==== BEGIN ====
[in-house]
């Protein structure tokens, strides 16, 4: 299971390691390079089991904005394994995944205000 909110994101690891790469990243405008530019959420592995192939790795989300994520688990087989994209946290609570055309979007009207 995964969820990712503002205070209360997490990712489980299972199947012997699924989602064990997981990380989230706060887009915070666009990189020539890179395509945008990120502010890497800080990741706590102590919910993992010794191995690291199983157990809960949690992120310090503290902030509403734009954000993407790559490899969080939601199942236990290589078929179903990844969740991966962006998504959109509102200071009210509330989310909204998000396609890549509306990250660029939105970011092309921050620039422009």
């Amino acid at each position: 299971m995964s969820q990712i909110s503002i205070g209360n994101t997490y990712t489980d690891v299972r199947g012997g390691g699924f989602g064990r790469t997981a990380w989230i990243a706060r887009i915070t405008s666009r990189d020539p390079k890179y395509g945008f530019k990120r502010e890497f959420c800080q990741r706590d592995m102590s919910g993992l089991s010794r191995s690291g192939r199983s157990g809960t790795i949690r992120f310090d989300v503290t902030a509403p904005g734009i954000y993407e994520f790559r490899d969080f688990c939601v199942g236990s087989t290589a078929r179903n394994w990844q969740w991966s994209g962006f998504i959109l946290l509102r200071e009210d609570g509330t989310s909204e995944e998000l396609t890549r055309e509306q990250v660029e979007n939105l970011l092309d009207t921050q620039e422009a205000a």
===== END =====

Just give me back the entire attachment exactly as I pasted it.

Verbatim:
[in-house]
């Protein structure tokens, strides 16, 4: 299971390691390079089991904005394994995944205000 909110994101690891790469990243405008530019959420592995192939790795989300994520688990087989994209946290609570055309979007009207 995964969820990712503002205070209360997490990712489980299972199947012997699924989602064990997981990380989230706060887009915070666009990189020539890179395509945008990120502010890497800080990741706590102590919910993992010794191995690291199983157990809960949690992120310090503290902030509403734009954000993407790559490899969080939601199942236990290589078929179903990844969740991966962006998504959109509102200071009210509330989310909204998000396609890549509306990250660029939105970011092309921050620039422009």
């Amino acid at each position: 299971m995964s969820q990712i909110s503002i205070g209360n994101t997490y990712t489980d690891v299972r199947g012997g390691g699924f989602g064990r790469t997981a990380w989230i990243a706060r887009i915070t405008s666009r990189d020539p390079k890179y395509g945008f530019k990120r502010e890497f959420c800080q990741r706590d592995m102590s919910g993992l089991s010794r191995s690291g192939r199983s157990g809960t790795i949690r992120f310090d989300v503290t902030a509403p904005g734009i954000y993407e994520f790559r490899d969080f688990c939601v199942g236990s087989t290589a078929r179903n394994w990844q969740w991966s994209g962006f998504i959109l946290l509102r200071e009210d609570g509330t989310s909204e995944e998000l396609t890549r055309e509306q990250v660029e979007n939105l970011l092309d009207t921050q620039e422009a205000a």